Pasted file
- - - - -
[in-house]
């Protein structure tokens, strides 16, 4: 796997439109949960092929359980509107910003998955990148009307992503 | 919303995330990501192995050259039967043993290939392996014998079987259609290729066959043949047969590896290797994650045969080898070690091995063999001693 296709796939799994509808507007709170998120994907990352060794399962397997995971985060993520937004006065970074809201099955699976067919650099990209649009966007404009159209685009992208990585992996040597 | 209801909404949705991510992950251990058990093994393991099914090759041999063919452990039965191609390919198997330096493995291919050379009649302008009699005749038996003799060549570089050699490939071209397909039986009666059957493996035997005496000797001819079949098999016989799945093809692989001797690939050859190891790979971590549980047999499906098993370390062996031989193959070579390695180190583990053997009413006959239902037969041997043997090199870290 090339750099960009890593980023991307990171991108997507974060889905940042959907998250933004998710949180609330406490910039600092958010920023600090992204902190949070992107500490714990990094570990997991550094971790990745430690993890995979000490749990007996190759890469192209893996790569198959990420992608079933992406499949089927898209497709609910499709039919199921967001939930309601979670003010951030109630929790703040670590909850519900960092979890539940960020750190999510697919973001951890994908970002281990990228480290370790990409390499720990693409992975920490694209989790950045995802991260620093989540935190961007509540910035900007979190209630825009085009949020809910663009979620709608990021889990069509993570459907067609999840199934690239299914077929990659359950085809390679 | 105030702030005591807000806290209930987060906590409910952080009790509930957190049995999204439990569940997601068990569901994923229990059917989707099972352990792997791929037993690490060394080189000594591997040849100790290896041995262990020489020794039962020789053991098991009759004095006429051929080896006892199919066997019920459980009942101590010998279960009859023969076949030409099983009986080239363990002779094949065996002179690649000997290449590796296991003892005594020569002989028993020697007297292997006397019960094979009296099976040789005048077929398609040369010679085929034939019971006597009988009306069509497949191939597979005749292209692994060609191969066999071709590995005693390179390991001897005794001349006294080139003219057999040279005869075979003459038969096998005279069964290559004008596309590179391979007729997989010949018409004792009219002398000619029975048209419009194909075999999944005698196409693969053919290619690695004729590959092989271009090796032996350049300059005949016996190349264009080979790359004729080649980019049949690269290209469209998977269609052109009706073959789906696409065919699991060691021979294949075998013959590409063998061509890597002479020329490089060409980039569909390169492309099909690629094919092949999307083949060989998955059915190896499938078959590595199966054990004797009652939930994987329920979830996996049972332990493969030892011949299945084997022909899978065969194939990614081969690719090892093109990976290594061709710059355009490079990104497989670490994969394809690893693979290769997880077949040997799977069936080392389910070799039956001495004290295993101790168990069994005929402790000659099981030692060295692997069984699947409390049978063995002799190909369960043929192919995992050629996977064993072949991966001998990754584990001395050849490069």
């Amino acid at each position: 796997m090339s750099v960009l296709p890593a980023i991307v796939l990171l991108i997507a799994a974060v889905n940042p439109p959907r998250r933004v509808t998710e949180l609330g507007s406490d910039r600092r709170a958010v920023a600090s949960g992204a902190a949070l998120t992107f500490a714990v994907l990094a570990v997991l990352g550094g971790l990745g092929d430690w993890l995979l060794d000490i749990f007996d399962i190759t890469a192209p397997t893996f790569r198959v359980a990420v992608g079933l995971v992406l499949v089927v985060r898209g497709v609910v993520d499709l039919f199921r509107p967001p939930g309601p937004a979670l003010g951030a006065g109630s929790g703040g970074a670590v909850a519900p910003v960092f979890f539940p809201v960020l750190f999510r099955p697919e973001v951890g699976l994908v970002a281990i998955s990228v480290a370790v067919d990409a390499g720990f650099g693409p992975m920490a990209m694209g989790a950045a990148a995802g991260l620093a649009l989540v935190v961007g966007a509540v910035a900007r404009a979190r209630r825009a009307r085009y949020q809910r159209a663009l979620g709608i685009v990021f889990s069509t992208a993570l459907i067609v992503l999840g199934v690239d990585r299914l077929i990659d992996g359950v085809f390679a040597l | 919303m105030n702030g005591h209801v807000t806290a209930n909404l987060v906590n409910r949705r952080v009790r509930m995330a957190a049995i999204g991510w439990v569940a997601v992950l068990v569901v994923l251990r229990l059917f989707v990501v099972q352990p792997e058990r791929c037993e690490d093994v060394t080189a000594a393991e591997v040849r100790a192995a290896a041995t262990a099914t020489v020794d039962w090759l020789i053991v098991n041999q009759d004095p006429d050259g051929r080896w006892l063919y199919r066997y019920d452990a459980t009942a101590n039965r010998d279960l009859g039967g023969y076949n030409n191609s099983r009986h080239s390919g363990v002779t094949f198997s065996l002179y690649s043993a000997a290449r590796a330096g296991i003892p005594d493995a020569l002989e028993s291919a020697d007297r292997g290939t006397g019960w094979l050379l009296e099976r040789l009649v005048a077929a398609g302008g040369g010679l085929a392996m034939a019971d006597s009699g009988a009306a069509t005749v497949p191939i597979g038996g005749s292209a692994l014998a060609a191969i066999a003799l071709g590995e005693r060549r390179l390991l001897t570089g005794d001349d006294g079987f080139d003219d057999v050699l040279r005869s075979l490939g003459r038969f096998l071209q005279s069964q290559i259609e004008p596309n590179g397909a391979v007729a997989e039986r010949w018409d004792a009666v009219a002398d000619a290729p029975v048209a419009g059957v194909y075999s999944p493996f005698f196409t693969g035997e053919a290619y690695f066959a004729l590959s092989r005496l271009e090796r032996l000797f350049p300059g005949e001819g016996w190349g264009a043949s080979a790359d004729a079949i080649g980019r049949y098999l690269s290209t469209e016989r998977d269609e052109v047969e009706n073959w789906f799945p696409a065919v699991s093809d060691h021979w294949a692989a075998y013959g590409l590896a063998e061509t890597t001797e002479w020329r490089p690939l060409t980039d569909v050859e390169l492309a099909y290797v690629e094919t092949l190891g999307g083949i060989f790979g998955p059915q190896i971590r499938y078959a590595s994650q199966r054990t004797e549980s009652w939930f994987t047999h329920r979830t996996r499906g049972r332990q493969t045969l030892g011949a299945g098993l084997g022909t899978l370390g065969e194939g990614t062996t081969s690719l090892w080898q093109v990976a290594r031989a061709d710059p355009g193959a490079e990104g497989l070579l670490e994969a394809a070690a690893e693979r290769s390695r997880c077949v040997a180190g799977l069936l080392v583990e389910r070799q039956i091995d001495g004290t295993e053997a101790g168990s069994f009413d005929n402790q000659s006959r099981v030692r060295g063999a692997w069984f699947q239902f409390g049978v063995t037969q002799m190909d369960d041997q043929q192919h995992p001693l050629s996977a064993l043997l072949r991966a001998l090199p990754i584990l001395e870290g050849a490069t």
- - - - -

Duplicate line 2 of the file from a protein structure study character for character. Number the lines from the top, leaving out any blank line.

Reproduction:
């Protein structure tokens, strides 16, 4: 796997439109949960092929359980509107910003998955990148009307992503 | 919303995330990501192995050259039967043993290939392996014998079987259609290729066959043949047969590896290797994650045969080898070690091995063999001693 296709796939799994509808507007709170998120994907990352060794399962397997995971985060993520937004006065970074809201099955699976067919650099990209649009966007404009159209685009992208990585992996040597 | 209801909404949705991510992950251990058990093994393991099914090759041999063919452990039965191609390919198997330096493995291919050379009649302008009699005749038996003799060549570089050699490939071209397909039986009666059957493996035997005496000797001819079949098999016989799945093809692989001797690939050859190891790979971590549980047999499906098993370390062996031989193959070579390695180190583990053997009413006959239902037969041997043997090199870290 090339750099960009890593980023991307990171991108997507974060889905940042959907998250933004998710949180609330406490910039600092958010920023600090992204902190949070992107500490714990990094570990997991550094971790990745430690993890995979000490749990007996190759890469192209893996790569198959990420992608079933992406499949089927898209497709609910499709039919199921967001939930309601979670003010951030109630929790703040670590909850519900960092979890539940960020750190999510697919973001951890994908970002281990990228480290370790990409390499720990693409992975920490694209989790950045995802991260620093989540935190961007509540910035900007979190209630825009085009949020809910663009979620709608990021889990069509993570459907067609999840199934690239299914077929990659359950085809390679 | 105030702030005591807000806290209930987060906590409910952080009790509930957190049995999204439990569940997601068990569901994923229990059917989707099972352990792997791929037993690490060394080189000594591997040849100790290896041995262990020489020794039962020789053991098991009759004095006429051929080896006892199919066997019920459980009942101590010998279960009859023969076949030409099983009986080239363990002779094949065996002179690649000997290449590796296991003892005594020569002989028993020697007297292997006397019960094979009296099976040789005048077929398609040369010679085929034939019971006597009988009306069509497949191939597979005749292209692994060609191969066999071709590995005693390179390991001897005794001349006294080139003219057999040279005869075979003459038969096998005279069964290559004008596309590179391979007729997989010949018409004792009219002398000619029975048209419009194909075999999944005698196409693969053919290619690695004729590959092989271009090796032996350049300059005949016996190349264009080979790359004729080649980019049949690269290209469209998977269609052109009706073959789906696409065919699991060691021979294949075998013959590409063998061509890597002479020329490089060409980039569909390169492309099909690629094919092949999307083949060989998955059915190896499938078959590595199966054990004797009652939930994987329920979830996996049972332990493969030892011949299945084997022909899978065969194939990614081969690719090892093109990976290594061709710059355009490079990104497989670490994969394809690893693979290769997880077949040997799977069936080392389910070799039956001495004290295993101790168990069994005929402790000659099981030692060295692997069984699947409390049978063995002799190909369960043929192919995992050629996977064993072949991966001998990754584990001395050849490069």